Bible Verse Explanations and Resources


Psalms 73:17

King James Version (KJV)
Adam Clarke
Bible Commentary

Until I went into the sanctuary - Until, in the use of thy ordinances, I entered into a deep consideration of thy secret counsels, and considered the future state of the righteous and the wicked; that the unequal distribution of temporal good and evil argued a future judgment; that the present is a state of trial; and that God exercises his followers according to his godly wisdom and tender mercy. Then light sprang up in my mind, and I was assured that all these exercises were for our benefit, and that the prosperity of the wicked here was a prelude to their destruction. And this I saw to be their end.

That this Psalm was written during the captivity, there is little room to doubt. How then can the psalmist speak of the sanctuary? There was none at Babylon; and at Jerusalem it had been long since destroyed? There is no way to solve this difficulty but by considering that מקדשי mikdeshey may be taken in the sense of holy places - places set apart for prayer and meditation. And that the captives had such places in them captivity, there can be no doubt; and the place that is set apart to meet God in, for prayer, supplication, confession of sin, and meditation, is holy unto the Lord; and is, therefore, his sanctuary, whether a house or the open field. Calmet thinks by holy meditations a view of the Divine secrets, to which he refers, Psalm 73:24, is here meant.

Albert Barnes
Notes on the Whole Bible

Until I went into the sanctuary of God - The word “sanctuary” we now apply to a place of public worship; and, thus understood, the passage here would mean that he learned the truth on the subject only by the statements and disclosures made there in regard to the divine plans and dealings, and the results of human conduct. This interpretation makes good sense, and is in itself true, but it is not the idea in the original. The word “sanctuary” in the Old Testament, in the singular number, is applied to the tabernacle, or the temple, or, more especially to the most holy place in the tabernacle or the temple; the place of the unique dwelling of God. Thus understood the idea would be that he learned the solution of the mystery “there.” But these were not places of instruction, and it cannot be supposed that the reference is to either of them. The word in the original is in the plural number - sanctuaries - things that God regarded as holy; and the meaning seems to be, that the only solution of the case was to be learned from those things which pertained to God‘s most holy and secret places; or in those places which were nearest to him, and where he most clearly manifested himself. The difficulty was not to be solved by any mere human reasoning - by the powers of man, away from God; it was to be learned in the presence of God himself, and in the disclosures which He made about his divine plans and purposes. The psalmist had tried his own powers of reason, and the subject was above his reach. The only solution of the difficulty was to be obtained by a near approach to God himself. There the mystery could be solved, and there it was solved. The “end” of all this, as disclosed by God, would determine why, it was permitted, and would remove the perplexity of the mind.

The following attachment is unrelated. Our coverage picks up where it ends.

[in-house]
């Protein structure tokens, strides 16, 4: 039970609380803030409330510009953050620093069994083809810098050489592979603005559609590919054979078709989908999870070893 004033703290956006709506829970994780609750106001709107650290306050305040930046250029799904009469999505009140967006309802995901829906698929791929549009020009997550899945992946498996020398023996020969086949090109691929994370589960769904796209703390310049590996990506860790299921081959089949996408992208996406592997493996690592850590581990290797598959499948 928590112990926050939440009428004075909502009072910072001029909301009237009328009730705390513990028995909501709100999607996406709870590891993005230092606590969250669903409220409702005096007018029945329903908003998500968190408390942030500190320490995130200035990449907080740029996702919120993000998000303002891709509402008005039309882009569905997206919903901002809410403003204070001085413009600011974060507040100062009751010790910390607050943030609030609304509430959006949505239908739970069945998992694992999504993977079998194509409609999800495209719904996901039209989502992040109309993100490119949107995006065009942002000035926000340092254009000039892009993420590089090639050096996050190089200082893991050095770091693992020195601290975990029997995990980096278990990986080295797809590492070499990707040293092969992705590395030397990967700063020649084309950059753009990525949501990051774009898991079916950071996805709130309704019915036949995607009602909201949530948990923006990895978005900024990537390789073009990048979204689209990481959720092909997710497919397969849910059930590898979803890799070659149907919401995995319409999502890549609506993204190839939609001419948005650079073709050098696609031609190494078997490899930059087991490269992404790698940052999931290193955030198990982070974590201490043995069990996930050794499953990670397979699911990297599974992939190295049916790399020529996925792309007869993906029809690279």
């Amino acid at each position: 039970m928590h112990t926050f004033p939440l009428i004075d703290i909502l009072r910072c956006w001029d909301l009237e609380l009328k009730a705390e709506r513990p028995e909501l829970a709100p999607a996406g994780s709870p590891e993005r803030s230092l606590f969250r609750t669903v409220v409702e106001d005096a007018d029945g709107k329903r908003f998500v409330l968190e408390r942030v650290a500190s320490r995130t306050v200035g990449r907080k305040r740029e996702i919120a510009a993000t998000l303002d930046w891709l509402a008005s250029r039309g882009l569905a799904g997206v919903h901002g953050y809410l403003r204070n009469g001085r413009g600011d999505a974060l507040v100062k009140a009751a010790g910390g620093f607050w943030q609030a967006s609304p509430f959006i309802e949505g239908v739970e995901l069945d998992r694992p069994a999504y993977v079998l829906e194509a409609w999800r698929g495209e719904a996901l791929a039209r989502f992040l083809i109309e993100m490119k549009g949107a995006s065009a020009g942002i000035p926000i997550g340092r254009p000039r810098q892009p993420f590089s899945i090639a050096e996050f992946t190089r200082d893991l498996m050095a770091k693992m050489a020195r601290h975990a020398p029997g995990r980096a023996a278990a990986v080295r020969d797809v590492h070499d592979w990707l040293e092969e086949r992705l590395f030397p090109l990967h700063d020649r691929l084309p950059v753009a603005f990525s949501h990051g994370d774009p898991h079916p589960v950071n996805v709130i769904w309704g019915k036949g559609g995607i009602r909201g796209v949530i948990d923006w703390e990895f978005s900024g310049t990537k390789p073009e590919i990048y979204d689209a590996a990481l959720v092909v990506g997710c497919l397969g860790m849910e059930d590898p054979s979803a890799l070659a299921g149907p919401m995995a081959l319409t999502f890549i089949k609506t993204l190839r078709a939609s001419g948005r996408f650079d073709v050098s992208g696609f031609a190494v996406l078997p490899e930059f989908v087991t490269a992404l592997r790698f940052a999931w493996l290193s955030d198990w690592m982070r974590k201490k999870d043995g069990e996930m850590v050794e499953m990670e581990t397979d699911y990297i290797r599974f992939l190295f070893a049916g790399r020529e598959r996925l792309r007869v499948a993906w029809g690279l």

Then understood I their end - literally, their after things; that is, the things which will occur to them hereafter. That solves all the difficulty. There will be a judgment hereafter, and dark as things may now appear, it will be seen in the end, or in the result, that exact and equal justice will be done to all.

Matthew Henry
Concise Bible Commentary
The psalmist having shown the progress of his temptation, shows how faith and grace prevailed. He kept up respect for God's people, and with that he restrained himself from speaking what he had thought amiss. It is a sign that we repent of the evil thoughts of the heart, if we suppress them. Nothing gives more offence to God's children, than to say it is vain to serve God; for there is nothing more contrary to their universal experience. He prayed to God to make this matter plain to him; and he understood the wretched end of wicked people; even in the height of their prosperity they were but ripening for ruin. The sanctuary must be the resort of a tempted soul. The righteous man's afflictions end in peace, therefore he is happy; the wicked man's enjoyments end in destruction, therefore he is miserable. The prosperity of the wicked is short and uncertain, slippery places. See what their prosperity is; it is but a vain show, it is only a corrupt imagination, not substance, but a mere shadow; it is as a dream, which may please us a little while we are slumbering, yet even then it disturbs our repose.
Ellen G. White
SDA Bible Commentary, vol. 3 (EGW), 1149

17. See EGW on 1 Samuel 2:26, Vol. 2, p. 1010. 3BC 1149.1

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